Good analysis, John. Everybody seems to be focusing on Qantas cancelling the 787s and keeping the 767s as bad news but what you say on the 767 makes sense, the main issue for Qantas with the plane is its fuel consumption.

Also judging from the AusBT article, Alan joyce has actually cut a decent deal with Boeing, he gets to cancel the firm order to buy 35 787s and keep his money, but also keep the additional 'option' order for 50 787s and keep his slot in the delivery queue and have these options available from 2016 onwards, same delivery timeframe as the 'firm' orders they gave up.

People need to get that this is not as much an aviation decision as it is a financial decision, and right now the financials are what matter to Qantas because they are losing money. Cancelling the 787 order puts a lot of money back on the books and this means fewer cuts will need to be made in other areas like routes etc, which would more directly affect travellers and potentially QF's revenue, in order to get QF back into decent profit.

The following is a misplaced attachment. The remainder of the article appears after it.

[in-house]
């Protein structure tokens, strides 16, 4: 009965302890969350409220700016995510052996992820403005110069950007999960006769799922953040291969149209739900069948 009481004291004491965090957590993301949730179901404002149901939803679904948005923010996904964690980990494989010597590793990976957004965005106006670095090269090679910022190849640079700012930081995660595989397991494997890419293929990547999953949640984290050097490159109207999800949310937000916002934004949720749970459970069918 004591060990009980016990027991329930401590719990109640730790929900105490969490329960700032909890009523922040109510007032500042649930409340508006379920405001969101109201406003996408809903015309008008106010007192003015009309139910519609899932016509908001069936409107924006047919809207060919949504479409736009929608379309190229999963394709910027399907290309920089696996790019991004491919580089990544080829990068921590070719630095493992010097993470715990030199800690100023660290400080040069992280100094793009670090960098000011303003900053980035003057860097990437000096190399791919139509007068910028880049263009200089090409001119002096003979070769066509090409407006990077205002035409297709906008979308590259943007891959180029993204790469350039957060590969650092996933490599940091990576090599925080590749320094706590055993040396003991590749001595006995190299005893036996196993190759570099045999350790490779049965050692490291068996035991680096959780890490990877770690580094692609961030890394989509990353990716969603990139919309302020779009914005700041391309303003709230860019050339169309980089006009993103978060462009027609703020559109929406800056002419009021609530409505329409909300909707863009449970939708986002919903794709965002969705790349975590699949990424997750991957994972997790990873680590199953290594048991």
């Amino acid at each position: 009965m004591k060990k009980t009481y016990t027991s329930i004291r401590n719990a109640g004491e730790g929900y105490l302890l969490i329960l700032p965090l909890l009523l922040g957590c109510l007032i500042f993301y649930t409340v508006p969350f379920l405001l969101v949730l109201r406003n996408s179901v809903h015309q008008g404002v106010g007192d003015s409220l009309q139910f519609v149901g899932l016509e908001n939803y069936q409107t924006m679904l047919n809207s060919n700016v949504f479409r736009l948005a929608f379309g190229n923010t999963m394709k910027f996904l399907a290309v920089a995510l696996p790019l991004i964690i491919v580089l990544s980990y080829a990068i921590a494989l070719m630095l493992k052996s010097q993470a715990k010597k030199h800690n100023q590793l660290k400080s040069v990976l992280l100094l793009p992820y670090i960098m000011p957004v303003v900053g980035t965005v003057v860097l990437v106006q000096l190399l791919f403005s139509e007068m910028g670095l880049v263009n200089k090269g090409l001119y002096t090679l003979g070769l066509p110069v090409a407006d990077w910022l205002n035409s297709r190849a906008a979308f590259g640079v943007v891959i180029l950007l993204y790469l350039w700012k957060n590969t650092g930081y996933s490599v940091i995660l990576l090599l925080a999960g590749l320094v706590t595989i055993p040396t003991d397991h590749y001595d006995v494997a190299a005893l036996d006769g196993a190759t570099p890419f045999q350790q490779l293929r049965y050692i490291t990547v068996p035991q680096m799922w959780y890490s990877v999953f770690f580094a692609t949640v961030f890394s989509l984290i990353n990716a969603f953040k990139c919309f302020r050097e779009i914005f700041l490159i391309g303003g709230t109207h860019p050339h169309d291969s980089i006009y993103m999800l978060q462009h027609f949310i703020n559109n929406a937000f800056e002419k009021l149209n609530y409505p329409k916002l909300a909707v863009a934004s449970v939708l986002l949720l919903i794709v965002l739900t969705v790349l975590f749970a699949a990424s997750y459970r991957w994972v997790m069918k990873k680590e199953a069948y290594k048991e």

10 on 24/8/12 by ezihose

Alan Joyce is an idiot! Thats why many companies are taking their 1 Million plus per year spend to Singapore and Virgin Airlines

1 on 24/8/12 by Al

"Alan Joyce is an idiot" - wow, very insightful. Thanks for raising the level of debate, ezhouse.

11 on 24/8/12 by tagle

Being critical here but was any of this from the fallout of Air Pacific?

1 on 24/8/12 by Al

Not sure what you mean by that, tagle? Do you mean, did QD cancel its 787s because Air Pacific and the Fiji Govt are narky with the red roo?

12 on 27/8/12 by Southland

Easiest way to make some profit next year QF. Joyce is a good at maths and is this all smoke and mirrors next year. He must need his bonus next year.

Qantas yesterday revealed it would receive $433 million in compensation from Boeing for the late arrival of its much-vaunted 787 Dreamliners, $355m of which will be paid this financial year.